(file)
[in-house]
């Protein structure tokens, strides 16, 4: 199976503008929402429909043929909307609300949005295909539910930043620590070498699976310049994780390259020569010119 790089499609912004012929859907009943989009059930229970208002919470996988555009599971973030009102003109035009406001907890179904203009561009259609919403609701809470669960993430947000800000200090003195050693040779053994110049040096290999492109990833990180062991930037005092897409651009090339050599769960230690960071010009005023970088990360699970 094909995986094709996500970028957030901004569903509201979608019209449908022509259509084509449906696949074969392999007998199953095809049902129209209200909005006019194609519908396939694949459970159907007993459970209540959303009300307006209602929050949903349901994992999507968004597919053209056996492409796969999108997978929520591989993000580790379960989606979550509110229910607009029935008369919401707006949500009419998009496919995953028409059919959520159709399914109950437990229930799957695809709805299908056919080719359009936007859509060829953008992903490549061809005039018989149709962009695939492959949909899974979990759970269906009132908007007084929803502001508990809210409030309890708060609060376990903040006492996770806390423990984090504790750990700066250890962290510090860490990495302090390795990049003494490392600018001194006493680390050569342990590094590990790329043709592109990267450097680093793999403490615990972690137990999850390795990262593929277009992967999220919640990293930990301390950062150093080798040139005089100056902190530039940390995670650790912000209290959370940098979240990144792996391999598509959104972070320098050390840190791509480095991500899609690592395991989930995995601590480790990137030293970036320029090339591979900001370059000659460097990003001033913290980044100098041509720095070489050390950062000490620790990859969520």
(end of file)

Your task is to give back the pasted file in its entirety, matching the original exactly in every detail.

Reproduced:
[in-house]
């Protein structure tokens, strides 16, 4: 199976503008929402429909043929909307609300949005295909539910930043620590070498699976310049994780390259020569010119 790089499609912004012929859907009943989009059930229970208002919470996988555009599971973030009102003109035009406001907890179904203009561009259609919403609701809470669960993430947000800000200090003195050693040779053994110049040096290999492109990833990180062991930037005092897409651009090339050599769960230690960071010009005023970088990360699970 094909995986094709996500970028957030901004569903509201979608019209449908022509259509084509449906696949074969392999007998199953095809049902129209209200909005006019194609519908396939694949459970159907007993459970209540959303009300307006209602929050949903349901994992999507968004597919053209056996492409796969999108997978929520591989993000580790379960989606979550509110229910607009029935008369919401707006949500009419998009496919995953028409059919959520159709399914109950437990229930799957695809709805299908056919080719359009936007859509060829953008992903490549061809005039018989149709962009695939492959949909899974979990759970269906009132908007007084929803502001508990809210409030309890708060609060376990903040006492996770806390423990984090504790750990700066250890962290510090860490990495302090390795990049003494490392600018001194006493680390050569342990590094590990790329043709592109990267450097680093793999403490615990972690137990999850390795990262593929277009992967999220919640990293930990301390950062150093080798040139005089100056902190530039940390995670650790912000209290959370940098979240990144792996391999598509959104972070320098050390840190791509480095991500899609690592395991989930995995601590480790990137030293970036320029090339591979900001370059000659460097990003001033913290980044100098041509720095070489050390950062000490620790990859969520």